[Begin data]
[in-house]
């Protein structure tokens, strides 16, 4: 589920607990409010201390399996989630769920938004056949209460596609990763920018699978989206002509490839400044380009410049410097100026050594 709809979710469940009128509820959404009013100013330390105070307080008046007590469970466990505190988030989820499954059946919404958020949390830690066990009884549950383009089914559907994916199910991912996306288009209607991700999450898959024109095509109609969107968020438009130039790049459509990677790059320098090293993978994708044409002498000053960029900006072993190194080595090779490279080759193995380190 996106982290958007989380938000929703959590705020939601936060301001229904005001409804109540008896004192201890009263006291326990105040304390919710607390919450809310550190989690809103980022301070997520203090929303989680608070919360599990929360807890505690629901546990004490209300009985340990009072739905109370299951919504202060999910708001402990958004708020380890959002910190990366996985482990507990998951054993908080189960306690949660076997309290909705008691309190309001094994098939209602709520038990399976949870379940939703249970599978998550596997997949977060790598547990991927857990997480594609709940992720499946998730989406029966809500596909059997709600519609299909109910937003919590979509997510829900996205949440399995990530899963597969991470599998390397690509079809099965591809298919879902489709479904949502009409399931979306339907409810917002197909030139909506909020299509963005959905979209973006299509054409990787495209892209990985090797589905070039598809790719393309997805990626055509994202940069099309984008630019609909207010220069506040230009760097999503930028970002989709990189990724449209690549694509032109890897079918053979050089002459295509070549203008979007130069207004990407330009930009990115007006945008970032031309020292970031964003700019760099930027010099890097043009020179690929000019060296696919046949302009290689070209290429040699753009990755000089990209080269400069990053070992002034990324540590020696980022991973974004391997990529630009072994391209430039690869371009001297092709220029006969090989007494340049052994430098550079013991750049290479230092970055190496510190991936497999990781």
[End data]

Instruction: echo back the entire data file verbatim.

[in-house]
């Protein structure tokens, strides 16, 4: 589920607990409010201390399996989630769920938004056949209460596609990763920018699978989206002509490839400044380009410049410097100026050594 709809979710469940009128509820959404009013100013330390105070307080008046007590469970466990505190988030989820499954059946919404958020949390830690066990009884549950383009089914559907994916199910991912996306288009209607991700999450898959024109095509109609969107968020438009130039790049459509990677790059320098090293993978994708044409002498000053960029900006072993190194080595090779490279080759193995380190 996106982290958007989380938000929703959590705020939601936060301001229904005001409804109540008896004192201890009263006291326990105040304390919710607390919450809310550190989690809103980022301070997520203090929303989680608070919360599990929360807890505690629901546990004490209300009985340990009072739905109370299951919504202060999910708001402990958004708020380890959002910190990366996985482990507990998951054993908080189960306690949660076997309290909705008691309190309001094994098939209602709520038990399976949870379940939703249970599978998550596997997949977060790598547990991927857990997480594609709940992720499946998730989406029966809500596909059997709600519609299909109910937003919590979509997510829900996205949440399995990530899963597969991470599998390397690509079809099965591809298919879902489709479904949502009409399931979306339907409810917002197909030139909506909020299509963005959905979209973006299509054409990787495209892209990985090797589905070039598809790719393309997805990626055509994202940069099309984008630019609909207010220069506040230009760097999503930028970002989709990189990724449209690549694509032109890897079918053979050089002459295509070549203008979007130069207004990407330009930009990115007006945008970032031309020292970031964003700019760099930027010099890097043009020179690929000019060296696919046949302009290689070209290429040699753009990755000089990209080269400069990053070992002034990324540590020696980022991973974004391997990529630009072994391209430039690869371009001297092709220029006969090989007494340049052994430098550079013991750049290479230092970055190496510190991936497999990781």